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Punctuation in Tech and Big Six

From:Danny Wier <dawier@...>
Date:Friday, August 27, 1999, 16:24
To start with, a gif of a table of the (pending) Unicode arrangement of the
Ethiopic fidel (syllabry) for Ge'ez, Amharic and Tigrinya, including
traditional numerals and punctuation marks, along with additional syllables
for Oromo, Chaha etc. as well as new punctuations and icons for
Ethiopia-Eritrea and Africa.

Some more info on Tech...

Traditional Ethiopic writing, used for Tech, uses certain arrangements of
dots for punctuation.  Ge'ez used:

two dots vertically stacked: word divider
four dots in a square: full stop (period)
two vertical dots with line above: comma
two vertical dots with lines above and below: semicolon
two vertical dots with line between: colon
two vertical dots with line to right: preface colon
three dots vertically stacked: question mark
seven dots arranged in a hex pattern: paragraph mark

These are all used in Tech, but some other newer symbols are employed:

X with four dots in between arms of X: annotation, footnote
two dots above syllable: geminated (fortis) consonant
inverted exclamation mark: sarcasm mark
(our regular exclamation mark is also used)
double left guillamets (<<): open quotation
double right guillamets (>>): close quotation
period (.): numeric digit divider (three places or 8000s)
question mark (?): used more for dubitative (doubtful)

Oh yeah, and another convention used in Tech: a thin line through a part of
a series of syllables (all CV groups of a particular consonant), which is
used (in the real world) in certain Cushitic languages, indicate a voiceless
nasal/liquid consonant in Tech, and are usually used for the L, M, R and N
series.  This occurs in addition to an overbar which indicate retroflexion,
whereas they mark palatization in "real world" Ethiopian languages.
(Consonant base symbols in the 29-letter South Arabian/Sabaean abjad which
were dropped upon arrival in Menelik's Sheba-Cush, have been returned, with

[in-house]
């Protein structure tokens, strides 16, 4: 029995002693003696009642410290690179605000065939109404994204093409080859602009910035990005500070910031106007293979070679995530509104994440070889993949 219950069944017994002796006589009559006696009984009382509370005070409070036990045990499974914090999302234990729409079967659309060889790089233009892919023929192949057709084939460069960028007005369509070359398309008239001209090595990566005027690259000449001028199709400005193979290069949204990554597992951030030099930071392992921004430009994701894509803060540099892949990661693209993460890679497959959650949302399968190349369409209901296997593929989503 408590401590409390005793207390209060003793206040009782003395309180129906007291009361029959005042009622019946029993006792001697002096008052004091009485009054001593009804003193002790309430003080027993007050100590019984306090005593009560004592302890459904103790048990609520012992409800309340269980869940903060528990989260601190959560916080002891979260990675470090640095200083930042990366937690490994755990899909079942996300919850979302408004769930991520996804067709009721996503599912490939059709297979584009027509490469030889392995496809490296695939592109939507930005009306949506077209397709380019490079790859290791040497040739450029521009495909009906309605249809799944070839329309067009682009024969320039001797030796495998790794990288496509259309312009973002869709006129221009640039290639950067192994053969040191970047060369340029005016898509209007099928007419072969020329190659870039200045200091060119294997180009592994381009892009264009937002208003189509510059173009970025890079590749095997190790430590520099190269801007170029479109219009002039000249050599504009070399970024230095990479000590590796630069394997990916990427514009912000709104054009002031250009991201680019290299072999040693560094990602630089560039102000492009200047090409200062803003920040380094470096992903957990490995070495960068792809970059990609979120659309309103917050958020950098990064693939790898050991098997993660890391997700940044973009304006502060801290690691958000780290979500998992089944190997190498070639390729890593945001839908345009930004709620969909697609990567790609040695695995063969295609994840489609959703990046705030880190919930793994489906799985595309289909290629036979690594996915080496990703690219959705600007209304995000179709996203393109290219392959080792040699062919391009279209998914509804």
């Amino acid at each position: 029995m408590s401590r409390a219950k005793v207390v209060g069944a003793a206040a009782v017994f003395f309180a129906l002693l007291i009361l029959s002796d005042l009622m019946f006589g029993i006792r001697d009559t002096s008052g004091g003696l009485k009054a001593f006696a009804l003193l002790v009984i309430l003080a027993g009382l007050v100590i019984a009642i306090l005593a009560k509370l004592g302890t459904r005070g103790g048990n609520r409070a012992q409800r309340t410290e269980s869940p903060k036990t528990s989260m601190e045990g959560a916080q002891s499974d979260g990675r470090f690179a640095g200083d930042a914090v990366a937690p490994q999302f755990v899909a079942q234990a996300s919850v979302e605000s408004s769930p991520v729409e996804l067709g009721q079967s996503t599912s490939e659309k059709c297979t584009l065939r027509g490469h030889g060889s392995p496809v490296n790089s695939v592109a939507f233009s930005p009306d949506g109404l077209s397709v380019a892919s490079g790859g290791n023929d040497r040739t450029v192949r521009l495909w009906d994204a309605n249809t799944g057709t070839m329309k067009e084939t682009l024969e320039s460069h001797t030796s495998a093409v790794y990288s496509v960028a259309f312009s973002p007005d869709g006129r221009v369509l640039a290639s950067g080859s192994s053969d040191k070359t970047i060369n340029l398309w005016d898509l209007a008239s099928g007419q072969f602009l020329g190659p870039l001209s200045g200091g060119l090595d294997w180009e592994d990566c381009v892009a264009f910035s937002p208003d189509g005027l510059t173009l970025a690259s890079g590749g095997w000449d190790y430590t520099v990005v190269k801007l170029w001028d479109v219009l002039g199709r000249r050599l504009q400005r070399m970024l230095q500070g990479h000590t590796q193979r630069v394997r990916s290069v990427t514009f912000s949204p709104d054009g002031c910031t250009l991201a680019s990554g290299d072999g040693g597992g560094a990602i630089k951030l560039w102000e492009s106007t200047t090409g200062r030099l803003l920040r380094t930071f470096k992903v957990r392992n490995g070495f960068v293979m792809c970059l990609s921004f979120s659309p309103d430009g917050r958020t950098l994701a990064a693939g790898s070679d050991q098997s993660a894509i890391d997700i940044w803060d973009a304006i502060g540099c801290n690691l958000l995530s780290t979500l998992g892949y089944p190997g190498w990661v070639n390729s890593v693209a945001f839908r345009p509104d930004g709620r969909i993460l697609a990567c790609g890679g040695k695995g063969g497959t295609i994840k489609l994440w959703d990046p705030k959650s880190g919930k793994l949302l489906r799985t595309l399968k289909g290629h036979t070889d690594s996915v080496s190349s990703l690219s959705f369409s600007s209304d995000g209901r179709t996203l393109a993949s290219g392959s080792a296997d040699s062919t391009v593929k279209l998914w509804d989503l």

some snazzy new Ge'ez-style designs.  These are used for the "palatal"
consonants, while some new conventions are used for velar /N/ and /L/, the
laterally-released dental affricates, and so much more...)


On to Big Six.  Where Tech has a complex array of punctuation and
diacriticalism, Big Six has a mere four punctuation marks: a full
stop/period (in Segul, written as a small bottom-aligned circle; in Latin,
our period), open and close quotes/emphatic text (in Segul, upper left and
lower right corner brackets; in Latin, left and right parentheses, carats,
brackets or braces: ( ) < > [ ] { }), and a comma, which also functions as a
colon or semicolon (in Segul, a small bottom-aligned oblique mark \; in
Latin, our comma).

Why only four?  Because first of all, questions and exclamations are marked
by sentence-final particles.  Also, Chinese/Japanese/Korean typically have
these four in their mininum character sets.

And a final note I forgot to mention: Big Six uses our Arabo-Western decimal
numeral system, with a comma dividing the numbers left and right of our
decimal, and full stop marks for each three-digit group left of the decimal
point.  Tech, on the other hand, uses the vigintesimal numerical system
inherited from Coptic, with a zero indicated by an oval with a slash (an
oval alone is 4), or a simple dot.  One more thing: numerals may or may not
be written with the barlines above and below which indicate numbers, but in
more formal applications they should be included.


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